WEBCOMIC: Something Every Artist Ought to Know

A webcomic strip from Norway has been making the rounds this afternoon. Having followed the link from comics luminary Scott McCloud (awestruck by the piece himself), it feels somehow wrong not to help spread the message to as many as can benefit from it. This piece by an artist named IdaEva Neverdah shows what comics can do when you understand their rules and then have the insight and fortitude to break them. I share it here not only because it's an example of the medium serving well to convey a message, but because that message is so helpful.

Making things and sharing them can be scary, like exposing your belly to the wilderness. But it's also often worth it. To understand that the majority of the walls keeping us back from success aren't the confines of society or even the medium itself–that they're of our own making–is an important step in plowing them over and getting the work done.

Here's a small portion of the longer, vertical comic. Click here for the rest. And remember it. 

Comments

  1. Amazing, gorgeous, and heartfelt. One to bookmark.

    Not only is the comic inspiring just as a piece of art, but by doing what it does it also perfectly illustrates what is so disappointing about almost all the other webcomics online. The medium lets you do so many playful things with it, but everyone’s using it to make three-panel setup-straight line-punchline strips you could have gotten from a Garfield book fifteen years ago.

  2. Paul Montgomery (@fuzzytypewriter) says:

    @Jimski  I don’t think there’s anything wrong with doing a traditional comic strip online. There’s a skill involved in crafting a three panel gag. And while I know there are webcomics out there that make use of this kind of playfulness, I agree that there should be more of it. 

  3. I saw this on the Twitter feed and immediately sent the link to everyone I know. Perfect encapsulation of the fears that wrack us and the possibilities we have to realize.

  4. Brilliant. Sometimes the best things come from looking at the tried and true and saying “well what if we just did it a touch different…”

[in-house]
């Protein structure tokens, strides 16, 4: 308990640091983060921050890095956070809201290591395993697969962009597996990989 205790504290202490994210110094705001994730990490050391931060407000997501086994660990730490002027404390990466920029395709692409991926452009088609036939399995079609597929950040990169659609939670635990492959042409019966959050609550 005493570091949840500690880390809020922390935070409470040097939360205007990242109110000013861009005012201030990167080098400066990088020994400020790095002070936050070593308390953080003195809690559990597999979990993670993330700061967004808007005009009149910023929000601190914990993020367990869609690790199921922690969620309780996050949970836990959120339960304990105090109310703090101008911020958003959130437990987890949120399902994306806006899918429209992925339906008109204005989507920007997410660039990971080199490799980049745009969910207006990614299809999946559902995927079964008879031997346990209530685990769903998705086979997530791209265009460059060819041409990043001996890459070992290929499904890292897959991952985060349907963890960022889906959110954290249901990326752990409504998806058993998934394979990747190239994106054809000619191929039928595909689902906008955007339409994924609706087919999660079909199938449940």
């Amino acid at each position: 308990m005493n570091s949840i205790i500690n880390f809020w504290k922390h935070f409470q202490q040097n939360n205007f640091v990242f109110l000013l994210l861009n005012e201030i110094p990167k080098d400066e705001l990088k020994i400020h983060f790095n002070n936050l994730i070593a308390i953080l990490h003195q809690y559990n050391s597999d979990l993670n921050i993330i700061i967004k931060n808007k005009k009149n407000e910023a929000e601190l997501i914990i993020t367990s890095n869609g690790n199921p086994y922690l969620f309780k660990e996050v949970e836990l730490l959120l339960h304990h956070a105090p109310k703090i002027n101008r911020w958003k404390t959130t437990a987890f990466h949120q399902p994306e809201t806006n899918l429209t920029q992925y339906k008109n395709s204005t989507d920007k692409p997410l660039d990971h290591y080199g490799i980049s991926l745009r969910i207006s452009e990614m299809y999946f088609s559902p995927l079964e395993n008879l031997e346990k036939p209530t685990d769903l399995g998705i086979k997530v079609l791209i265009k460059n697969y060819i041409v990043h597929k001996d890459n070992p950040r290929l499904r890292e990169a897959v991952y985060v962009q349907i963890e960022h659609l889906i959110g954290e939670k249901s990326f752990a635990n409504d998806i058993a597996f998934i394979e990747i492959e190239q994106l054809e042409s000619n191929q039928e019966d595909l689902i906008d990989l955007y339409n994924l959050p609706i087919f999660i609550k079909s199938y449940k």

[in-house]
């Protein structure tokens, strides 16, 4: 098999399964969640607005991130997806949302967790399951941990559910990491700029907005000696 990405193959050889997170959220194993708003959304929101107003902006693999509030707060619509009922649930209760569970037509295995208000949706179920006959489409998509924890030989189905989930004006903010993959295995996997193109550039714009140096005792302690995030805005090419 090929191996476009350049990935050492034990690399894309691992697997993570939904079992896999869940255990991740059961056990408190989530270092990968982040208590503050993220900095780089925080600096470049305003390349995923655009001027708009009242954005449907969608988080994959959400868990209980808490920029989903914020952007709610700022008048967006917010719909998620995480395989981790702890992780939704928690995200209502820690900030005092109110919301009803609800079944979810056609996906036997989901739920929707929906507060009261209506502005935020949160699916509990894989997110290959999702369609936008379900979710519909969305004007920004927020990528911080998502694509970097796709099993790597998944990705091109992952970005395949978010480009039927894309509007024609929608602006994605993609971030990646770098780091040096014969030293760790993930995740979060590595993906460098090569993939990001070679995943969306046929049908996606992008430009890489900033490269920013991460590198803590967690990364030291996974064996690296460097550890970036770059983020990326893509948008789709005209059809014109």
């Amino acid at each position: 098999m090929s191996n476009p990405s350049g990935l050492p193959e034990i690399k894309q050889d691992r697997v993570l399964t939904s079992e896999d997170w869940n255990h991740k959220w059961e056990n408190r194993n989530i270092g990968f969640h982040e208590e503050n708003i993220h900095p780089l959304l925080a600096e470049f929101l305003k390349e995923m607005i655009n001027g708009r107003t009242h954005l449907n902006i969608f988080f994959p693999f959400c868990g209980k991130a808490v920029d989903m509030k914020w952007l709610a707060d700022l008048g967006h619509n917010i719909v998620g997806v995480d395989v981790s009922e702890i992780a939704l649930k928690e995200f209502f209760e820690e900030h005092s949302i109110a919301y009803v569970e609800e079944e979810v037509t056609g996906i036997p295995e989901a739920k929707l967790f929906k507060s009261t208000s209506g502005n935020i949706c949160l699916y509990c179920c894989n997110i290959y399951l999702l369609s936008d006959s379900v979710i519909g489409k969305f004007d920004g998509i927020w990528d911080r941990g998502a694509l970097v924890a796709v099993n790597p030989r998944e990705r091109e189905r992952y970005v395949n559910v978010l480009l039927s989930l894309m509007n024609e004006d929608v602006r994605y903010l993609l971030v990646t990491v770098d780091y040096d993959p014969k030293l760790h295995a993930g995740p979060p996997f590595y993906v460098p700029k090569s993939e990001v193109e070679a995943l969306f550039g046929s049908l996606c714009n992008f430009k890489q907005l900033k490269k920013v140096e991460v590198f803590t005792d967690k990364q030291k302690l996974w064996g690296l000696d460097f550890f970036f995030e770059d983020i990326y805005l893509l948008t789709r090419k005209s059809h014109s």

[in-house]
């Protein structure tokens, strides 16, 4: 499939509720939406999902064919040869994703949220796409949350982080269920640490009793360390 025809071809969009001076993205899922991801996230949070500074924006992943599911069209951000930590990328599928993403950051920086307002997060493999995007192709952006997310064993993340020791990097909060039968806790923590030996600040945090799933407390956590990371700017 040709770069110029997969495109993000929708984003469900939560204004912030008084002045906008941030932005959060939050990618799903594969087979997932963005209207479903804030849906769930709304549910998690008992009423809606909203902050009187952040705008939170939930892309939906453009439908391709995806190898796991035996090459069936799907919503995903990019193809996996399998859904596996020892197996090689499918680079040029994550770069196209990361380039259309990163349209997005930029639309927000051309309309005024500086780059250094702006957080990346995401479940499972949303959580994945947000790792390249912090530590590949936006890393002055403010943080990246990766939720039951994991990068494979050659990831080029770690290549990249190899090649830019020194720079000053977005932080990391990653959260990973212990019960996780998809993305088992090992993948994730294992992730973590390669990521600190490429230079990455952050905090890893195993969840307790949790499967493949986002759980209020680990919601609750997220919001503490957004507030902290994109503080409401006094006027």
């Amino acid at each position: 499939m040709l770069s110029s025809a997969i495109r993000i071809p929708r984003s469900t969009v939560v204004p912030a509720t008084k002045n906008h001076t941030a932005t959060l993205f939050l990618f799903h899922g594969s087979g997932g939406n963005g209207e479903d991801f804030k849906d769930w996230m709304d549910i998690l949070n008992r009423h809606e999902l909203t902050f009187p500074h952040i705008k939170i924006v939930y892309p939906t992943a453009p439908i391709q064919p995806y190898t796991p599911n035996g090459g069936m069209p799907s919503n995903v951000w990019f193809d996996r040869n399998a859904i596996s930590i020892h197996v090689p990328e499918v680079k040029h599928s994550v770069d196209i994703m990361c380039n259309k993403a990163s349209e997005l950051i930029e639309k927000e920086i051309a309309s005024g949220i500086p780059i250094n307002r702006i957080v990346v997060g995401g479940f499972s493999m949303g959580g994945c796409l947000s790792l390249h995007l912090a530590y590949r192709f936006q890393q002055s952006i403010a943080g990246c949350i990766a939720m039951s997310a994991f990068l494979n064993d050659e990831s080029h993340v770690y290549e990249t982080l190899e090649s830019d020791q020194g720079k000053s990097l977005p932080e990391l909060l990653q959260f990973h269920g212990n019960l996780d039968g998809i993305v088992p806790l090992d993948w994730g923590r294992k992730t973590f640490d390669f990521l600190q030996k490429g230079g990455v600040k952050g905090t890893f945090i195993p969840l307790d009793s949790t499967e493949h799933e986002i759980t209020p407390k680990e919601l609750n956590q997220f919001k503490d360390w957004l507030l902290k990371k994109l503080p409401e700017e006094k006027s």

5. Simple and brilliant. I should print it out and plaster it all over my walls, so that the message can kick me in the ass every time I feel uninspired.

  6. I urge everyone who sees this to click on the link and view the entire strip.  It is breathtaking in many, many ways.

    Excellent commentary, Paul. 

  7. That comic (Through the link) blew my mind, I think I need to print it off or buy it or something, WOW

  8. Mind blown

  9. Every so often, the Internet does something good. This is great.

  10. It’s hard to find a good short comic with heart & a fresh message sometimes. This one is full of both. Amazing.

  11. very cool.

     

  12. This is cool. I remember when people would make crazy flash animations and things like Nose Pilot. That was my jam back in the day.

  13. That’s amazing

  14. I love this. Its takes all of the best artist tips and puts them into two words. bravo!

  15. Right on!!

  16. This is, to me, in line with what the team at TEenage Satan are doing too. Sure panels and page turns have their place but sometimes its when you attempt to break those foundations that you can really create something unique.
    I explained it recently like this. A good comic is like fine dining and sometimes you want traditional fare but sometimes things like molecular gastronomy come along and can change the way you view, taste and experience a meal (or in this case a comic- probably a poor metaphor). Things like this webcomic and Teenage Satan encapsulate that to me. 

  17. I’m inspired!

  18. I don’t get it, its another comic strip